On November 13, 2014, the Third Appellate District in Earl v. State Personnel Board held that the notice of intended discipline required to be given to a public safety officer under Government Code Section 3304(d) must actually be provided to the officer within the one-year statute of limitations.
Subject to certain exceptions, Government Code Section 3304(d) states that no punitive action or denial of promotion against a peace officer may be taken if the investigation of the misconduct is not completed within one year. Under this section of the Public Safety Officers Procedural Bill of Rights Act (“POBRA”), the one-year statute of limitations is triggered by the date “of the public agency’s discovery by a person authorized to initiate an investigation of the allegation.…” Plus, if a public safety department determines that disciplinary action will be taken, it must complete its investigation and “notify the public safety officer of its proposed discipline by a Letter of Intent or Notice of Adverse Action articulating the discipline that year.” However, the department is not required to impose the discipline within that one-year period.
In the Earl case, on May 27, 2009, the California Department of Corrections and Rehabilitation learned that one of its parole agents, Baron Earl, engaged in potential misconduct when the Department discovered at a hearing regarding another employee that Earl may have conducted an unlawful search of a residence. On May 27, 2010, after having completed an investigation and sustaining findings of misconduct, Earl was served, by certified mail, with a notice of intent to discipline him. He received the notice of intent more than one year after the Department learned of the potential misconduct. At his administrative hearing appealing the discipline, Earl argued that the notice he received was inadequate, as he received it late. This argument was rejected, and his discipline was upheld. Earl next filed an administrative mandamus petition making the same argument, and the petition was denied by the trial court.
Earl then appealed to the Court of Appeal and argued that he was entitled to “actual notice” of the contents of the notice of intent within one year of the date of discovery; not service by mail that was received after the one-year date of discovery. The Court of Appeal agreed.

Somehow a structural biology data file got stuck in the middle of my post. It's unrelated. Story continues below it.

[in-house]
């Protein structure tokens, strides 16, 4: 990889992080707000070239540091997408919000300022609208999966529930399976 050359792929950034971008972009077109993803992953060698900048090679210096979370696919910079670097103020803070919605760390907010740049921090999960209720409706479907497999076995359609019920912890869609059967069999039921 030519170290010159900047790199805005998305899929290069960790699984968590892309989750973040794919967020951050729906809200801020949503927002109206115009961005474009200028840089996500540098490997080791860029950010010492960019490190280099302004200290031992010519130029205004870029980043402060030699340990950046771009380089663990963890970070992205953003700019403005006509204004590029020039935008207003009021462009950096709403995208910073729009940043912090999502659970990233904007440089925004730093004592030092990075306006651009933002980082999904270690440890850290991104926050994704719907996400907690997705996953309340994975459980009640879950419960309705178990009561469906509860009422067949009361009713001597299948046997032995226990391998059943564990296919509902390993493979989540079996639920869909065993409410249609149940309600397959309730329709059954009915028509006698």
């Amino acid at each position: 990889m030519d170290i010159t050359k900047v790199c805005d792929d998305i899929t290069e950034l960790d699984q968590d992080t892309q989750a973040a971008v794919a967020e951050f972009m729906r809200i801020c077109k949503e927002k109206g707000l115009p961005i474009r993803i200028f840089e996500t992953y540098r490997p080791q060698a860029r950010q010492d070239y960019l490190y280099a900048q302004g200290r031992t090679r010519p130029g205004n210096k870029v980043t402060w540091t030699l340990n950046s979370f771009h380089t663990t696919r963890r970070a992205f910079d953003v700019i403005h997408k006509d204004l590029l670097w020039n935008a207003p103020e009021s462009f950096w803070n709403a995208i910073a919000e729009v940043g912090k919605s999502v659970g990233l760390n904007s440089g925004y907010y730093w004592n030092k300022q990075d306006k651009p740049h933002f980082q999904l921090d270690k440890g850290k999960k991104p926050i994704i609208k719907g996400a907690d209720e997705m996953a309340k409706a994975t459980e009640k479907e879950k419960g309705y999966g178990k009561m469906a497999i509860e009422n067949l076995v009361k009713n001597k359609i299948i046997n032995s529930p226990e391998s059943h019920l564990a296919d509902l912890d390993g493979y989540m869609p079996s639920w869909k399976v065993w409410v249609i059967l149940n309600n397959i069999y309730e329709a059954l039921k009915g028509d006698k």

On appeal, Earl argued that although civil service laws contained in the Government Code allow for serving notices of disciplinary action by personal service or by mail, peace officers are subject to an entirely separate statute, the POBRA, which requires actual notice, not constructive notice such as by mail. Earl argues that basic principles of statutory construction provide that a statute that is silent as to the manner in which notice must be given contemplates personal service of said notice. The Department of Corrections argued that the word “notify” in Section 3304(d) of POBRA allows for either actual or constructive notice.
The Court of Appeal relies on its 2007 decision in Hoschler v. Sacramento City Unified School District to hold that Section 3304(d) of the POBRA requires actual service of the notice of intent to discipline a peace officer within the relevant one-year statute of limitations. In Hoschler, the Court of Appeal interpreted a provision of the Education Code which provided that a probationary teacher would be reelected and ultimately achieve tenure unless timely notified of non-reelection by March 15. The School District had sent notice of non-reelection to a teacher by certified mail on March 12, and there was no evidence that the teacher evaded picking up his mail. In Hoschler, the Court of Appeal held that where a statute is silent as to the method of notice, then personal service or some other method equivalent to imparting actual notice is required.